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There’s an old saying that you shouldn’t put all your eggs in one basket. It turns out the same is true for broccoli.

California produces 90 percent of all broccoli consumed in the United States. And Monterey County alone accounts for about 40 percent. As drought increasingly has ravaged Monterey County and much of the rest of the state over recent years, it has raised a national food security issue, as well as the obvious harm it caused farmers locally.

That’s why the U.S. Department of Agriculture funded the Eastern Broccoli Project: to support the production and marketing of high-quality East Coast-grown broccoli as a supplement to what’s grown on the West Coast. Since the project was launched by Thomas Björkman of Cornell University in New York in 2010, the number of broccoli farms from Maine to Florida has doubled.

Over the past decade, the project has made substantial headway toward creating an East Coast broccoli industry. It now includes seven other universities and 11 companies, and is nearing the goal set at the outset to create a $100 million industry within 10 years.

However, 90 percent of the broccoli consumed in the U.S. still comes from the West Coast. During this time, “Buy Local” has become the mantra of farmers markets and food stores across the nation. But when it comes to broccoli, the eastern United States clearly still hasn’t fully gotten the message.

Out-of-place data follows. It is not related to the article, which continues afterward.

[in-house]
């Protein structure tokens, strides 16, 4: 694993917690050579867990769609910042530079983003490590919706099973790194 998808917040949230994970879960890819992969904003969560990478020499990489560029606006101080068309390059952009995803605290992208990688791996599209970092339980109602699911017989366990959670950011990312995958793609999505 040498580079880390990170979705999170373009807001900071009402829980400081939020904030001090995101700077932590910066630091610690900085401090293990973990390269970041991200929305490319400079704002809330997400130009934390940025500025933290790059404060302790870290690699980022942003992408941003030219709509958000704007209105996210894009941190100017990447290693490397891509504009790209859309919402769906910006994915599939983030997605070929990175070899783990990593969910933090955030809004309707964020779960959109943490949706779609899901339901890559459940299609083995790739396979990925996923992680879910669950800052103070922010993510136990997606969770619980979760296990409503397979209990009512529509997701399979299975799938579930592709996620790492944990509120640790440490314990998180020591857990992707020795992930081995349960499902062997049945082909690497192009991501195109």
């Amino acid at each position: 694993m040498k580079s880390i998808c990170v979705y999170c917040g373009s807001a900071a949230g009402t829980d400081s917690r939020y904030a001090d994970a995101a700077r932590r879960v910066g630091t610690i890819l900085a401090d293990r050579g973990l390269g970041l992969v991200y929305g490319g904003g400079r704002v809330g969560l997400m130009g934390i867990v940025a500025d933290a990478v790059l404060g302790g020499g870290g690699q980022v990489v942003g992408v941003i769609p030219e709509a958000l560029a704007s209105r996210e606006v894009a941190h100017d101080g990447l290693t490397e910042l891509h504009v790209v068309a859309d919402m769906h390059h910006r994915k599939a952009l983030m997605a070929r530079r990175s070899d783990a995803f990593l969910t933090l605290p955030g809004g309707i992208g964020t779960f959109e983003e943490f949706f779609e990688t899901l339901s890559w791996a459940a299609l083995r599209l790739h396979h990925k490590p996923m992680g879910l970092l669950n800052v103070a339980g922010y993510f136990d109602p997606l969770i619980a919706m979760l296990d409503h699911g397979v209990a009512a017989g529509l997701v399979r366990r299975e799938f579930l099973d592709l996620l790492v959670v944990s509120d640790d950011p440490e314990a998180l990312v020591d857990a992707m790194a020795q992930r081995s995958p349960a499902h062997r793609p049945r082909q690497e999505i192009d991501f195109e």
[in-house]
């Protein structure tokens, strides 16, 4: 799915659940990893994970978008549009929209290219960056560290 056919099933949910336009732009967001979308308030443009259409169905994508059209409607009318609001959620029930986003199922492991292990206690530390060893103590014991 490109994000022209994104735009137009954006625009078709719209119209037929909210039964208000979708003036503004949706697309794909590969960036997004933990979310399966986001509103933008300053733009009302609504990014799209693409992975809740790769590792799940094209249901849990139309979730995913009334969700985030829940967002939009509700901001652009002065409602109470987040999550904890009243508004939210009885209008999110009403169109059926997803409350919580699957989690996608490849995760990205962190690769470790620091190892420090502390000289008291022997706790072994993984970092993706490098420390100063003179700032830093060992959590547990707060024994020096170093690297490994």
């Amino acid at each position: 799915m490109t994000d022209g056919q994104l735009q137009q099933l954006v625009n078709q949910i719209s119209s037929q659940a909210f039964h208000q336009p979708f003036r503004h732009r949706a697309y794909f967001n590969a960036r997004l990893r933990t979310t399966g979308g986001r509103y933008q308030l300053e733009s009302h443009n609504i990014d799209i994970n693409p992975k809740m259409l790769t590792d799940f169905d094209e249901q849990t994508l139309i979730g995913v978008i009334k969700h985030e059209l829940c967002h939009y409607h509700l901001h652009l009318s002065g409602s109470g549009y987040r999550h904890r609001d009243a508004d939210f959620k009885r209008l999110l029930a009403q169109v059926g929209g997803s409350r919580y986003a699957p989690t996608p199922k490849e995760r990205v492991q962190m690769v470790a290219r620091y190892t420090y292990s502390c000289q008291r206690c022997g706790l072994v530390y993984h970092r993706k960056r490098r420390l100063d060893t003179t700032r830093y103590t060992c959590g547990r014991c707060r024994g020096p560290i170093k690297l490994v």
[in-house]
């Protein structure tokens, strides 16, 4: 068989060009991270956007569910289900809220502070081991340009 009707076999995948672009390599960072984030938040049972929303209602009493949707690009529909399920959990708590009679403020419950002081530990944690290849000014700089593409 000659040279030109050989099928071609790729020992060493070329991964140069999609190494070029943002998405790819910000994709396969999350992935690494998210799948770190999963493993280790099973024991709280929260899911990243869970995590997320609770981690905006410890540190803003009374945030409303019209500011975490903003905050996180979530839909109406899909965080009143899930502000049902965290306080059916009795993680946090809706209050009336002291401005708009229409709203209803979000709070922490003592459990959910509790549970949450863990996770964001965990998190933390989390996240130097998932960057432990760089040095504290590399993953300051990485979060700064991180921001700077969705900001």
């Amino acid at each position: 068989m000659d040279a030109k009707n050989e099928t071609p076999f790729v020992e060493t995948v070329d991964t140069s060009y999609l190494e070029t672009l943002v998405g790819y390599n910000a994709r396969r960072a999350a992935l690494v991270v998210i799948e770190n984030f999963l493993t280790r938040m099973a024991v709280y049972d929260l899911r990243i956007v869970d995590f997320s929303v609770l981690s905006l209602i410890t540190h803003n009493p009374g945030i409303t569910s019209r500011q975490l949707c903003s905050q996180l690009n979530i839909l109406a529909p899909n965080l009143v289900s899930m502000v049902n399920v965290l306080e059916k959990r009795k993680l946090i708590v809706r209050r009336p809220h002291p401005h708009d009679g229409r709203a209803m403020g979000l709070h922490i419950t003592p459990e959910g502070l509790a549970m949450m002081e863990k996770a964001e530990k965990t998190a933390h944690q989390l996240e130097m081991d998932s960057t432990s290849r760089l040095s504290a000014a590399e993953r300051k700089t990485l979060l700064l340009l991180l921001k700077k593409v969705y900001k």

Eating with Our Eyes

One of the main problems is that we eat with our eyes. And broccoli grown on the East Coast doesn’t look like broccoli grown in California. The reason is that almost all broccoli strains were developed to mature under California’s Mediterranean climate, with uniformity of beads and heads. That’s what we’re all used to seeing in grocery stores.

While Björkman is developing new strains for the East Coast that mature into broccoli similar to what grows in California, it is not exactly the same. The difference in climate—the East Coast is hotter and more humid during the summer than California—normally results in uneven bead size and uneven heads. The new varieties are much less prone to that problem, but the genetics providing better adaptation often comes with a somewhat different green color or larger flower buds.

I spent most of my professional life in the mushroom industry, but in 2014 began working with the Eastern Broccoli Project. Previous research had shown that consumers were interested in purchasing locally grown produce, and on average they would pay more for it. Because of the difference in appearance, whether most buyers - the gatekeepers of the produce section - would be willing to provide locally grown in their stores was still an open question.

In conjunction with Björkman, Miguel I. Gomez of the Charles H. Dyson School of Applied Economics and Management at Cornell, and Jiayi Dong, a University of California, Davis, graduate student, I conducted an online survey with produce buyers to examine the broccoli quality they demand.